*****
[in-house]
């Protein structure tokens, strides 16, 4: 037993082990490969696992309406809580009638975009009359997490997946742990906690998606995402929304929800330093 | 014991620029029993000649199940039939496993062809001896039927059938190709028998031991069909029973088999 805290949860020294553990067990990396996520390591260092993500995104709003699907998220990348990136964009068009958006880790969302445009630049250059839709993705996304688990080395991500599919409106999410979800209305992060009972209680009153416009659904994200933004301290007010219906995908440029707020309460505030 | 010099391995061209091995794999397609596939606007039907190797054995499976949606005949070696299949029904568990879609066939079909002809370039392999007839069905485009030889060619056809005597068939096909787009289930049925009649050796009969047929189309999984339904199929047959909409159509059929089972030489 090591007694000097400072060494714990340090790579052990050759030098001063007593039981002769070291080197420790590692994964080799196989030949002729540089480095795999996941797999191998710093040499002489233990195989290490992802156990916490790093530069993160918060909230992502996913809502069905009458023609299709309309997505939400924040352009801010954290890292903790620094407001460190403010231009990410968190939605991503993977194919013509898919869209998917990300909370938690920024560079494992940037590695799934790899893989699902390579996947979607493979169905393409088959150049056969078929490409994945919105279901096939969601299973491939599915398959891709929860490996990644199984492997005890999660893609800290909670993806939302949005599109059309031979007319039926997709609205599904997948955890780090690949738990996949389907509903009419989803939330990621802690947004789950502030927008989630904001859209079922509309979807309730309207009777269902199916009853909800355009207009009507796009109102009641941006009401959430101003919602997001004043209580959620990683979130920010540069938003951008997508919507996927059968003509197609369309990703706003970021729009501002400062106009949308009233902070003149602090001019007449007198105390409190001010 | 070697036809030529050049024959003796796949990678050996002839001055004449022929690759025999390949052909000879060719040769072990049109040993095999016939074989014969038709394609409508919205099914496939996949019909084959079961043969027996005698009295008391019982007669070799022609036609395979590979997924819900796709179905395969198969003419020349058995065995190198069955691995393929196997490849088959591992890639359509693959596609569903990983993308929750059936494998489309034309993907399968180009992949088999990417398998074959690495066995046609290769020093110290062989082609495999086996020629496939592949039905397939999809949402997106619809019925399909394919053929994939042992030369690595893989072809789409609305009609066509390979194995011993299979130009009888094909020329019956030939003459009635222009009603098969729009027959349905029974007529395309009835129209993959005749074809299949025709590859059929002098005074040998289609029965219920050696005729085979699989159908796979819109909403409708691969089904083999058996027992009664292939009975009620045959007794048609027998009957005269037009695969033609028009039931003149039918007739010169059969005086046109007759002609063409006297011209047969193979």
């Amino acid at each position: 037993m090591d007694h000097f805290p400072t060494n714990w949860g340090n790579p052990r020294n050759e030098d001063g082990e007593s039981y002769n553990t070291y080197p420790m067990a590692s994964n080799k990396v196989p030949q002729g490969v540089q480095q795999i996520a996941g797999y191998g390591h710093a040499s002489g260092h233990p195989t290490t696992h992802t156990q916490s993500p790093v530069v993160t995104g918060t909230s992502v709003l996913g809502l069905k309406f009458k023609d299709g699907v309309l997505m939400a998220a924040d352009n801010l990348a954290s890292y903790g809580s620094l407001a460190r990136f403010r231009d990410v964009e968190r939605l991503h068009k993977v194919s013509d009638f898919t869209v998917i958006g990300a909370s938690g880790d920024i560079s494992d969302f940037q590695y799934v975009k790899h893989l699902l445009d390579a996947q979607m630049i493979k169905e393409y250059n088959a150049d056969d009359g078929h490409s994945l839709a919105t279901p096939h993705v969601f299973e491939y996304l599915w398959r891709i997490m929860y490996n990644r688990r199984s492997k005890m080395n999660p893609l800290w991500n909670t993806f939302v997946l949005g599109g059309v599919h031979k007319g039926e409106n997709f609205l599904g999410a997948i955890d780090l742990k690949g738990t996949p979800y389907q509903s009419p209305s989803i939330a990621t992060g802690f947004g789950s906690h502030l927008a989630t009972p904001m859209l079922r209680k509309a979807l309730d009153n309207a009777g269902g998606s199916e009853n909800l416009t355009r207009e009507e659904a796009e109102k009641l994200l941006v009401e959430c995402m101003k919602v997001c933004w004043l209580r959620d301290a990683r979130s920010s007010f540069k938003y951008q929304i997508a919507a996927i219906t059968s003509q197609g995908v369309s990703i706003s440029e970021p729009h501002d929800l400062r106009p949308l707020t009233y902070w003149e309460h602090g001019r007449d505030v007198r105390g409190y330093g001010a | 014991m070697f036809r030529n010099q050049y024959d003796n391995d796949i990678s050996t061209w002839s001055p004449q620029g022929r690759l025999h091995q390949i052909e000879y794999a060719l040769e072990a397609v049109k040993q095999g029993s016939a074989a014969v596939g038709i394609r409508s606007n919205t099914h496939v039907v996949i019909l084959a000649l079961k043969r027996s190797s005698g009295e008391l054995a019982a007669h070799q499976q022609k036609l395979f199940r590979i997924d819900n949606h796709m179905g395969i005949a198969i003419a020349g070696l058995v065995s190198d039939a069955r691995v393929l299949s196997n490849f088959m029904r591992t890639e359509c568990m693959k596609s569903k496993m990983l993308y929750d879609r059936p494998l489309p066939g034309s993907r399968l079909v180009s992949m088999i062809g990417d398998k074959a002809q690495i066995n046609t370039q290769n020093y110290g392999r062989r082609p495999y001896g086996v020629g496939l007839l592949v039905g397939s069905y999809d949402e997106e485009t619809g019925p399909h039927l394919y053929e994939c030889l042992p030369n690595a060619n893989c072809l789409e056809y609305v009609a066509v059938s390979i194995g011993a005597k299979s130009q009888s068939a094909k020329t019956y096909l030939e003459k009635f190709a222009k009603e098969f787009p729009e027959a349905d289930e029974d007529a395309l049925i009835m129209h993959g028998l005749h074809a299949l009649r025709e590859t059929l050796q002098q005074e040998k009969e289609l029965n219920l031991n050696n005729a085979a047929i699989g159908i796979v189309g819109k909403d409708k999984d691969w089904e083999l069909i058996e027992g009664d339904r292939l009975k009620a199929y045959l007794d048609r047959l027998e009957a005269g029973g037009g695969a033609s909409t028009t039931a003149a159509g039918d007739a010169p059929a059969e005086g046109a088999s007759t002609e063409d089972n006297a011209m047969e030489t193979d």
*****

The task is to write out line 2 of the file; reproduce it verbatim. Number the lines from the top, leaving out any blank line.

């Protein structure tokens, strides 16, 4: 037993082990490969696992309406809580009638975009009359997490997946742990906690998606995402929304929800330093 | 014991620029029993000649199940039939496993062809001896039927059938190709028998031991069909029973088999 805290949860020294553990067990990396996520390591260092993500995104709003699907998220990348990136964009068009958006880790969302445009630049250059839709993705996304688990080395991500599919409106999410979800209305992060009972209680009153416009659904994200933004301290007010219906995908440029707020309460505030 | 010099391995061209091995794999397609596939606007039907190797054995499976949606005949070696299949029904568990879609066939079909002809370039392999007839069905485009030889060619056809005597068939096909787009289930049925009649050796009969047929189309999984339904199929047959909409159509059929089972030489 090591007694000097400072060494714990340090790579052990050759030098001063007593039981002769070291080197420790590692994964080799196989030949002729540089480095795999996941797999191998710093040499002489233990195989290490992802156990916490790093530069993160918060909230992502996913809502069905009458023609299709309309997505939400924040352009801010954290890292903790620094407001460190403010231009990410968190939605991503993977194919013509898919869209998917990300909370938690920024560079494992940037590695799934790899893989699902390579996947979607493979169905393409088959150049056969078929490409994945919105279901096939969601299973491939599915398959891709929860490996990644199984492997005890999660893609800290909670993806939302949005599109059309031979007319039926997709609205599904997948955890780090690949738990996949389907509903009419989803939330990621802690947004789950502030927008989630904001859209079922509309979807309730309207009777269902199916009853909800355009207009009507796009109102009641941006009401959430101003919602997001004043209580959620990683979130920010540069938003951008997508919507996927059968003509197609369309990703706003970021729009501002400062106009949308009233902070003149602090001019007449007198105390409190001010 | 070697036809030529050049024959003796796949990678050996002839001055004449022929690759025999390949052909000879060719040769072990049109040993095999016939074989014969038709394609409508919205099914496939996949019909084959079961043969027996005698009295008391019982007669070799022609036609395979590979997924819900796709179905395969198969003419020349058995065995190198069955691995393929196997490849088959591992890639359509693959596609569903990983993308929750059936494998489309034309993907399968180009992949088999990417398998074959690495066995046609290769020093110290062989082609495999086996020629496939592949039905397939999809949402997106619809019925399909394919053929994939042992030369690595893989072809789409609305009609066509390979194995011993299979130009009888094909020329019956030939003459009635222009009603098969729009027959349905029974007529395309009835129209993959005749074809299949025709590859059929002098005074040998289609029965219920050696005729085979699989159908796979819109909403409708691969089904083999058996027992009664292939009975009620045959007794048609027998009957005269037009695969033609028009039931003149039918007739010169059969005086046109007759002609063409006297011209047969193979």